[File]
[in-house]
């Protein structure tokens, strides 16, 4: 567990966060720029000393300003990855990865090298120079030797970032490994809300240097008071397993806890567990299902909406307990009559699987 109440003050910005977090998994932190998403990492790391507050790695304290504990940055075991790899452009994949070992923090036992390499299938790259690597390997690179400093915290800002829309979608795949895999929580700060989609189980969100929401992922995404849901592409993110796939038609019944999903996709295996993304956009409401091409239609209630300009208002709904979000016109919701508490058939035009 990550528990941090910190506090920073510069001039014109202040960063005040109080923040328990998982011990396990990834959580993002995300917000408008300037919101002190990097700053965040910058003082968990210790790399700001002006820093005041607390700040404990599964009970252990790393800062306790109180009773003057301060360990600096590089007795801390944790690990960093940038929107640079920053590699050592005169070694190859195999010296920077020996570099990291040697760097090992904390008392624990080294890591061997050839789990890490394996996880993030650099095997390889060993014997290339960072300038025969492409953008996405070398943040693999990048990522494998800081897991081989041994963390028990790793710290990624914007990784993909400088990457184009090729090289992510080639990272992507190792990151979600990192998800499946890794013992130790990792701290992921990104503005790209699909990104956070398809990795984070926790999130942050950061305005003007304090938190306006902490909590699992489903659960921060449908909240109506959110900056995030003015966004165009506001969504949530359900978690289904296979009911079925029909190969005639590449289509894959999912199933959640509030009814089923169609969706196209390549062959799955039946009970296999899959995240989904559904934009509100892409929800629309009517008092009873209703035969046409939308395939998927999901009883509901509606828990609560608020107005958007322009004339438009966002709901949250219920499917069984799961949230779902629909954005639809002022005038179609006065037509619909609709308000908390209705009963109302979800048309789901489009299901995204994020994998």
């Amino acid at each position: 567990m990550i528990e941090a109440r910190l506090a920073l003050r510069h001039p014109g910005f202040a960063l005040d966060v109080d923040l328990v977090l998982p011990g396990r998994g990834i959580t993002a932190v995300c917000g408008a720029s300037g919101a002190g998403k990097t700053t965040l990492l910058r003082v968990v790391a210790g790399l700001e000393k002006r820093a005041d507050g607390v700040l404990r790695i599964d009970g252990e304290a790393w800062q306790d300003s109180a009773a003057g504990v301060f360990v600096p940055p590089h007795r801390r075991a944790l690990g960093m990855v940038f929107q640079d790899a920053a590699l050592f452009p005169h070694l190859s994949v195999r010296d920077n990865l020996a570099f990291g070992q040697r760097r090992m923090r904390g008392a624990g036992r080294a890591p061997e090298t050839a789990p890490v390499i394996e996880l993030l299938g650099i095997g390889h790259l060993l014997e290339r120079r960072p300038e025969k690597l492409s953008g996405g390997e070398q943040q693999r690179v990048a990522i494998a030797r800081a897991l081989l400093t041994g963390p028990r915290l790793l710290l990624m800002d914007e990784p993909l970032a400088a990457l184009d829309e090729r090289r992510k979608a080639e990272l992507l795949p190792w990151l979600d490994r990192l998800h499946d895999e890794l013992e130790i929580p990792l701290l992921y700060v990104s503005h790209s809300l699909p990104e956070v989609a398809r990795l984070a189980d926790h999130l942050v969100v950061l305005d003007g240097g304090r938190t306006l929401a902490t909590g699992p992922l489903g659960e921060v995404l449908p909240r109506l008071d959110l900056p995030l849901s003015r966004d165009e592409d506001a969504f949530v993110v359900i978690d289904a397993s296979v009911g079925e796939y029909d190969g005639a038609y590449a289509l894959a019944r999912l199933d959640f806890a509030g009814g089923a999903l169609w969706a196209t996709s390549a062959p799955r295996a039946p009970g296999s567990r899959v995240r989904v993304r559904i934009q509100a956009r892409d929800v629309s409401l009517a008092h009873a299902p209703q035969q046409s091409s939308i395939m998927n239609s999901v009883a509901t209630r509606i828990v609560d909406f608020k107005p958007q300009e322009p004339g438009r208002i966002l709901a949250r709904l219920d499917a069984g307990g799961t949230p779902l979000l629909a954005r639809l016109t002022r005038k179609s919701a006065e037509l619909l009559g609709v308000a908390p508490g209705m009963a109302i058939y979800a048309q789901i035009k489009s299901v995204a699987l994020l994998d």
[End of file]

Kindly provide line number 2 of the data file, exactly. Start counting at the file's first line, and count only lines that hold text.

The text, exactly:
């Protein structure tokens, strides 16, 4: 567990966060720029000393300003990855990865090298120079030797970032490994809300240097008071397993806890567990299902909406307990009559699987 109440003050910005977090998994932190998403990492790391507050790695304290504990940055075991790899452009994949070992923090036992390499299938790259690597390997690179400093915290800002829309979608795949895999929580700060989609189980969100929401992922995404849901592409993110796939038609019944999903996709295996993304956009409401091409239609209630300009208002709904979000016109919701508490058939035009 990550528990941090910190506090920073510069001039014109202040960063005040109080923040328990998982011990396990990834959580993002995300917000408008300037919101002190990097700053965040910058003082968990210790790399700001002006820093005041607390700040404990599964009970252990790393800062306790109180009773003057301060360990600096590089007795801390944790690990960093940038929107640079920053590699050592005169070694190859195999010296920077020996570099990291040697760097090992904390008392624990080294890591061997050839789990890490394996996880993030650099095997390889060993014997290339960072300038025969492409953008996405070398943040693999990048990522494998800081897991081989041994963390028990790793710290990624914007990784993909400088990457184009090729090289992510080639990272992507190792990151979600990192998800499946890794013992130790990792701290992921990104503005790209699909990104956070398809990795984070926790999130942050950061305005003007304090938190306006902490909590699992489903659960921060449908909240109506959110900056995030003015966004165009506001969504949530359900978690289904296979009911079925029909190969005639590449289509894959999912199933959640509030009814089923169609969706196209390549062959799955039946009970296999899959995240989904559904934009509100892409929800629309009517008092009873209703035969046409939308395939998927999901009883509901509606828990609560608020107005958007322009004339438009966002709901949250219920499917069984799961949230779902629909954005639809002022005038179609006065037509619909609709308000908390209705009963109302979800048309789901489009299901995204994020994998």